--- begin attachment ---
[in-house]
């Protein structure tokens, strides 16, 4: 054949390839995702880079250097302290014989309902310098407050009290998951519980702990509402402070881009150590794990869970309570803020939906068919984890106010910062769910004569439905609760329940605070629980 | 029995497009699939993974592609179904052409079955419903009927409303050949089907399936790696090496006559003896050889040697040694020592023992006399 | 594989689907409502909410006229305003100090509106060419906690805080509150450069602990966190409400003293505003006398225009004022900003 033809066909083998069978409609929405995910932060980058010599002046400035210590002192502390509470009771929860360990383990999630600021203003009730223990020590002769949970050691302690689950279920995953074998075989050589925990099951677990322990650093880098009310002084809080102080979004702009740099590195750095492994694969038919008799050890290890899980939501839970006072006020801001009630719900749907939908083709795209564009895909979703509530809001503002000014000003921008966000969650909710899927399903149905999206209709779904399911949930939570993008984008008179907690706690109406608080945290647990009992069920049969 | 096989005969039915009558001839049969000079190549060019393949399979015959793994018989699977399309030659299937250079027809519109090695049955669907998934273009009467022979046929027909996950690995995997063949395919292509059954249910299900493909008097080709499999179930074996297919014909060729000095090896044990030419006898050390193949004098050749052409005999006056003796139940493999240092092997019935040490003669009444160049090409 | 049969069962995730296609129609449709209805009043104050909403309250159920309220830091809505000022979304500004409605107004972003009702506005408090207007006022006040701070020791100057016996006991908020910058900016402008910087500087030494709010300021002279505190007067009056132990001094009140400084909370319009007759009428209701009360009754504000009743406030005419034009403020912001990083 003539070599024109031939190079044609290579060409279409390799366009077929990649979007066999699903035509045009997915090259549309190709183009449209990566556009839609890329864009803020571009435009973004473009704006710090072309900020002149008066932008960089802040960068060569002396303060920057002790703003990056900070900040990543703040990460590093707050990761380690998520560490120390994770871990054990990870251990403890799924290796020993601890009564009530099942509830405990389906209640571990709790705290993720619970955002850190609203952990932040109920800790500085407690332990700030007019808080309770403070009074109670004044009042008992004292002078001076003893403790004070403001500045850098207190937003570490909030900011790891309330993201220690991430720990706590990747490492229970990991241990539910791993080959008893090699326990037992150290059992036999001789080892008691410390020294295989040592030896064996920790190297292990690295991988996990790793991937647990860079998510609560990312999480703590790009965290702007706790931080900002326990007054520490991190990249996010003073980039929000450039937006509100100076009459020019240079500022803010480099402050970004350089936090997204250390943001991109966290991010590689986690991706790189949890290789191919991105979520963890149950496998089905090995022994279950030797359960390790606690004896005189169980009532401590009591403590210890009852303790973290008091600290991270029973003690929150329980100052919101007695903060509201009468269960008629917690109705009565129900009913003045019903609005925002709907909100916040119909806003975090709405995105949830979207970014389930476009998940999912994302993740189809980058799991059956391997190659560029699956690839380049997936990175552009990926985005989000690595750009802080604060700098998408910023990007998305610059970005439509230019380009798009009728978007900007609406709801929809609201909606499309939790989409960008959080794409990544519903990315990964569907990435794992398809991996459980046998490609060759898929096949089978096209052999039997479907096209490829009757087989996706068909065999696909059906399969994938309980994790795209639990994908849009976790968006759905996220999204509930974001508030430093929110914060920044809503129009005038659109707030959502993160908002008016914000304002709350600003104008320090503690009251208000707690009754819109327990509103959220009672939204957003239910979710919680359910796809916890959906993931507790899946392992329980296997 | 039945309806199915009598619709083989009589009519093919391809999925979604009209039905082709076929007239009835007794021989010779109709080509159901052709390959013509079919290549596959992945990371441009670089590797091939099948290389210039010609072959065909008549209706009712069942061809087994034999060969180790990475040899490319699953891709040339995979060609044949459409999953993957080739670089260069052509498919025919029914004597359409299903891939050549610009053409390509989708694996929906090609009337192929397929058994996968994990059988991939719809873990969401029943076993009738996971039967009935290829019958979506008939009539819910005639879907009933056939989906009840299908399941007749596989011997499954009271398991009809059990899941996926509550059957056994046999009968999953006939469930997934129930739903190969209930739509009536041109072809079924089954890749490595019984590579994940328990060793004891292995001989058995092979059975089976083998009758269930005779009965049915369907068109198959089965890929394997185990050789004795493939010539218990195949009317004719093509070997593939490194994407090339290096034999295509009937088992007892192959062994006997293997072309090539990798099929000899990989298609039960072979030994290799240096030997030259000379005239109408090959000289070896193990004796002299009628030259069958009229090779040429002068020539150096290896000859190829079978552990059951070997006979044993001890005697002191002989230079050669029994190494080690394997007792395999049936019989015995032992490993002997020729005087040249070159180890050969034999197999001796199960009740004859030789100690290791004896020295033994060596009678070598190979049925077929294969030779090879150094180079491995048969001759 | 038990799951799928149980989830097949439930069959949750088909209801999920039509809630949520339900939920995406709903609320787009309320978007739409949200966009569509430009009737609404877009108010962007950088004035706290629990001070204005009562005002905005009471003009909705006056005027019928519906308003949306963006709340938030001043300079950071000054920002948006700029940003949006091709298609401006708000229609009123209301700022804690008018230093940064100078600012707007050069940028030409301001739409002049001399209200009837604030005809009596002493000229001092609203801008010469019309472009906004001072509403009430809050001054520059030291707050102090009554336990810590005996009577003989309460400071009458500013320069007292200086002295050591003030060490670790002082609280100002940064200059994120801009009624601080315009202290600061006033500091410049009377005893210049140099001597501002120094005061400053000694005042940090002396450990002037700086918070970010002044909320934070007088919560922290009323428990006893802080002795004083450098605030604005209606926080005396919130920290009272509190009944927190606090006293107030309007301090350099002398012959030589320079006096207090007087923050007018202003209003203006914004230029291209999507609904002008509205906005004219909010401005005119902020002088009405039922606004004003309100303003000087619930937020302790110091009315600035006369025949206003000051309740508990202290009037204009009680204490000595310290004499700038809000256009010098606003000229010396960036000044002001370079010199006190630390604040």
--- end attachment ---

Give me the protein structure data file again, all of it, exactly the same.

[in-house]
């Protein structure tokens, strides 16, 4: 054949390839995702880079250097302290014989309902310098407050009290998951519980702990509402402070881009150590794990869970309570803020939906068919984890106010910062769910004569439905609760329940605070629980 | 029995497009699939993974592609179904052409079955419903009927409303050949089907399936790696090496006559003896050889040697040694020592023992006399 | 594989689907409502909410006229305003100090509106060419906690805080509150450069602990966190409400003293505003006398225009004022900003 033809066909083998069978409609929405995910932060980058010599002046400035210590002192502390509470009771929860360990383990999630600021203003009730223990020590002769949970050691302690689950279920995953074998075989050589925990099951677990322990650093880098009310002084809080102080979004702009740099590195750095492994694969038919008799050890290890899980939501839970006072006020801001009630719900749907939908083709795209564009895909979703509530809001503002000014000003921008966000969650909710899927399903149905999206209709779904399911949930939570993008984008008179907690706690109406608080945290647990009992069920049969 | 096989005969039915009558001839049969000079190549060019393949399979015959793994018989699977399309030659299937250079027809519109090695049955669907998934273009009467022979046929027909996950690995995997063949395919292509059954249910299900493909008097080709499999179930074996297919014909060729000095090896044990030419006898050390193949004098050749052409005999006056003796139940493999240092092997019935040490003669009444160049090409 | 049969069962995730296609129609449709209805009043104050909403309250159920309220830091809505000022979304500004409605107004972003009702506005408090207007006022006040701070020791100057016996006991908020910058900016402008910087500087030494709010300021002279505190007067009056132990001094009140400084909370319009007759009428209701009360009754504000009743406030005419034009403020912001990083 003539070599024109031939190079044609290579060409279409390799366009077929990649979007066999699903035509045009997915090259549309190709183009449209990566556009839609890329864009803020571009435009973004473009704006710090072309900020002149008066932008960089802040960068060569002396303060920057002790703003990056900070900040990543703040990460590093707050990761380690998520560490120390994770871990054990990870251990403890799924290796020993601890009564009530099942509830405990389906209640571990709790705290993720619970955002850190609203952990932040109920800790500085407690332990700030007019808080309770403070009074109670004044009042008992004292002078001076003893403790004070403001500045850098207190937003570490909030900011790891309330993201220690991430720990706590990747490492229970990991241990539910791993080959008893090699326990037992150290059992036999001789080892008691410390020294295989040592030896064996920790190297292990690295991988996990790793991937647990860079998510609560990312999480703590790009965290702007706790931080900002326990007054520490991190990249996010003073980039929000450039937006509100100076009459020019240079500022803010480099402050970004350089936090997204250390943001991109966290991010590689986690991706790189949890290789191919991105979520963890149950496998089905090995022994279950030797359960390790606690004896005189169980009532401590009591403590210890009852303790973290008091600290991270029973003690929150329980100052919101007695903060509201009468269960008629917690109705009565129900009913003045019903609005925002709907909100916040119909806003975090709405995105949830979207970014389930476009998940999912994302993740189809980058799991059956391997190659560029699956690839380049997936990175552009990926985005989000690595750009802080604060700098998408910023990007998305610059970005439509230019380009798009009728978007900007609406709801929809609201909606499309939790989409960008959080794409990544519903990315990964569907990435794992398809991996459980046998490609060759898929096949089978096209052999039997479907096209490829009757087989996706068909065999696909059906399969994938309980994790795209639990994908849009976790968006759905996220999204509930974001508030430093929110914060920044809503129009005038659109707030959502993160908002008016914000304002709350600003104008320090503690009251208000707690009754819109327990509103959220009672939204957003239910979710919680359910796809916890959906993931507790899946392992329980296997 | 039945309806199915009598619709083989009589009519093919391809999925979604009209039905082709076929007239009835007794021989010779109709080509159901052709390959013509079919290549596959992945990371441009670089590797091939099948290389210039010609072959065909008549209706009712069942061809087994034999060969180790990475040899490319699953891709040339995979060609044949459409999953993957080739670089260069052509498919025919029914004597359409299903891939050549610009053409390509989708694996929906090609009337192929397929058994996968994990059988991939719809873990969401029943076993009738996971039967009935290829019958979506008939009539819910005639879907009933056939989906009840299908399941007749596989011997499954009271398991009809059990899941996926509550059957056994046999009968999953006939469930997934129930739903190969209930739509009536041109072809079924089954890749490595019984590579994940328990060793004891292995001989058995092979059975089976083998009758269930005779009965049915369907068109198959089965890929394997185990050789004795493939010539218990195949009317004719093509070997593939490194994407090339290096034999295509009937088992007892192959062994006997293997072309090539990798099929000899990989298609039960072979030994290799240096030997030259000379005239109408090959000289070896193990004796002299009628030259069958009229090779040429002068020539150096290896000859190829079978552990059951070997006979044993001890005697002191002989230079050669029994190494080690394997007792395999049936019989015995032992490993002997020729005087040249070159180890050969034999197999001796199960009740004859030789100690290791004896020295033994060596009678070598190979049925077929294969030779090879150094180079491995048969001759 | 038990799951799928149980989830097949439930069959949750088909209801999920039509809630949520339900939920995406709903609320787009309320978007739409949200966009569509430009009737609404877009108010962007950088004035706290629990001070204005009562005002905005009471003009909705006056005027019928519906308003949306963006709340938030001043300079950071000054920002948006700029940003949006091709298609401006708000229609009123209301700022804690008018230093940064100078600012707007050069940028030409301001739409002049001399209200009837604030005809009596002493000229001092609203801008010469019309472009906004001072509403009430809050001054520059030291707050102090009554336990810590005996009577003989309460400071009458500013320069007292200086002295050591003030060490670790002082609280100002940064200059994120801009009624601080315009202290600061006033500091410049009377005893210049140099001597501002120094005061400053000694005042940090002396450990002037700086918070970010002044909320934070007088919560922290009323428990006893802080002795004083450098605030604005209606926080005396919130920290009272509190009944927190606090006293107030309007301090350099002398012959030589320079006096207090007087923050007018202003209003203006914004230029291209999507609904002008509205906005004219909010401005005119902020002088009405039922606004004003309100303003000087619930937020302790110091009315600035006369025949206003000051309740508990202290009037204009009680204490000595310290004499700038809000256009010098606003000229010396960036000044002001370079010199006190630390604040």